The paradox of faith

The merriness of the Christmas season contrasts sharply with the anger of several prominent atheists, such as Christopher Hitchens and Richard Dawkins, who attack the belief in God in their recent bestsellers. Is faith a good thing? Psychology Prof. Jonathan Haidt, himself an atheist, observes that “religious believers in the United States are happier, healthier, longer-lived, and more generous to charity and to each other than are secular people.”

In Haidt’s view, secular liberals tend to believe in a “contractual” or “individual rights” model of morality, where the highest end is the fair and mutual satisfaction of autonomous individuals. In contrast, religious conservatives tend to subordinate individuals to the group and to a higher or sacred good. They have a pessimistic view of human nature and freedom. For example, they are more likely to believe that without authority, kids will grow into “shallow, self-centered, undisciplined pleasure seekers.” (And they are right.)

Happiness, or at least the sanguine hope of it, goes together with the belief and devotion to a higher and larger whole, and with some greater acceptance of the limitations of human things. In both respects, faith shores up happiness.

Faith may be defined as the belief in a god, in someone (or something) eternal with whom we can hope for connection or union. The more explicit and aware we are of our need for something deathless and transcendent, the more we are reminded of our inability to satisfy that need on our own, and the more likely to see and accept the sharp limitations of our lives here and now. Therefore religious conservatives demonstrate less utopianism about everything from technological progress to political reform to midlife remarriages.

However, that need for something transcendent is potentially explosive and does not always remain satisfied by other-worldly and distant hopes, but can demand to bring the true or perfect justice of heaven down to earth now, as we see with messianism or jihadism. In a similar but much more confused way, atheists sometimes transfer their most extreme and suppressed hopes to their secular missions. We see the curious spectacle of fanatics denouncing fanaticism, and believing that paradise will come to mankind if only mankind will stop believing in paradise. In his campaign against Christianity, Sam Harris has said that science is not in “the business of nurturing useful delusions.” But does that mean it should be in the business of destroying them? It is hard enough for even the most perceptive to see delusions for what they are, let alone to cure them, so that the expectation of a common cure must itself be ranked a great delusion.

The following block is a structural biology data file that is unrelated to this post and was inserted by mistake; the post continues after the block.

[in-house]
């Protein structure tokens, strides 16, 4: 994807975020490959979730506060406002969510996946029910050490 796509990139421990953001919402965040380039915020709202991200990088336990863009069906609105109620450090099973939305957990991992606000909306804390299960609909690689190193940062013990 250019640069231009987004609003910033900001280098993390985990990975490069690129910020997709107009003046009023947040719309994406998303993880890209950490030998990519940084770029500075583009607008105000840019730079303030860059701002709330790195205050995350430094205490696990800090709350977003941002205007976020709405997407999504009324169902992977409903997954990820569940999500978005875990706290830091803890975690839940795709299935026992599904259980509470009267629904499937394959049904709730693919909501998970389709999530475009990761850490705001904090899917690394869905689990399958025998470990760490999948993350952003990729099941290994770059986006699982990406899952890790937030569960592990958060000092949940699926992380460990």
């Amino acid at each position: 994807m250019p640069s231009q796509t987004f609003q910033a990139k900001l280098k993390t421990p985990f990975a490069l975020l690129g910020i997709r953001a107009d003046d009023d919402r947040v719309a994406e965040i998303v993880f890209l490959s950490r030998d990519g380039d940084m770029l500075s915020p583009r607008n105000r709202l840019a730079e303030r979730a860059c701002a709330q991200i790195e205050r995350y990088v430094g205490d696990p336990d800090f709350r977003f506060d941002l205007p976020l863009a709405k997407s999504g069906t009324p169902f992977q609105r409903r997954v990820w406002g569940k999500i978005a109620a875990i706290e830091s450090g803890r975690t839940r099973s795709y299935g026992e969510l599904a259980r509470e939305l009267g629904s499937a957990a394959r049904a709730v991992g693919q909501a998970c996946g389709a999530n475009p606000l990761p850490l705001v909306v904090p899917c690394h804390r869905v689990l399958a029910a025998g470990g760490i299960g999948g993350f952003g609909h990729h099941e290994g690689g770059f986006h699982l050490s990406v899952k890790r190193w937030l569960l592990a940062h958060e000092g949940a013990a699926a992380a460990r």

Faith exists even among (so-called) atheists, if we consider the extent to which we act, not for the sake of an actual good, but for the sake of deserving an imaginary or hoped for good that we are not able to acquire or pursue (in a direct or explicit way). The power before which and of which we hope to be deserving is that “higher or larger world” that shores up our happiness. It can take many forms—our parents when we were little and they seemed big, or at the other extreme, the “God of our fathers,” or something intermediate and abstract, like History or mankind, or even a field or career.

The question is how we understand our devotion to this higher or larger world, or the group that represents it. We often speak of the “goodness” of those who give to others, and of the “selfishness” of those who pursue their individual interests. But if it really is good to give to others, then those who give to others are the ones being selfish, that is, pursuing their good, and those being “selfish” are actually hurting themselves and so being selfless. There is an unresolved ambiguity when we speak of the “goodness” of justice or morality: good for whom? In what way is it good?

We believe justice is a sacrifice, doing good for others (or putting others first), but we even more profoundly believe that it is good to be just, I mean good for the one who does justice (and so justice is not a sacrifice, but selfish).  For example, parents teach their children to be just because they think it is good for their children and promotes their happiness, not because they want to sacrifice their children.  Still, what impresses about justice, and what supports the belief in its power and goodness, is precisely the self-sacrificial element of it. We would not be inspired or hope for much from a world in which all people acted in a blatantly selfish manner.  Perhaps that would make it too difficult to continue to hope in the selflessness of the higher powers towards us mere mortals, from whom they have little or nothing to expect.

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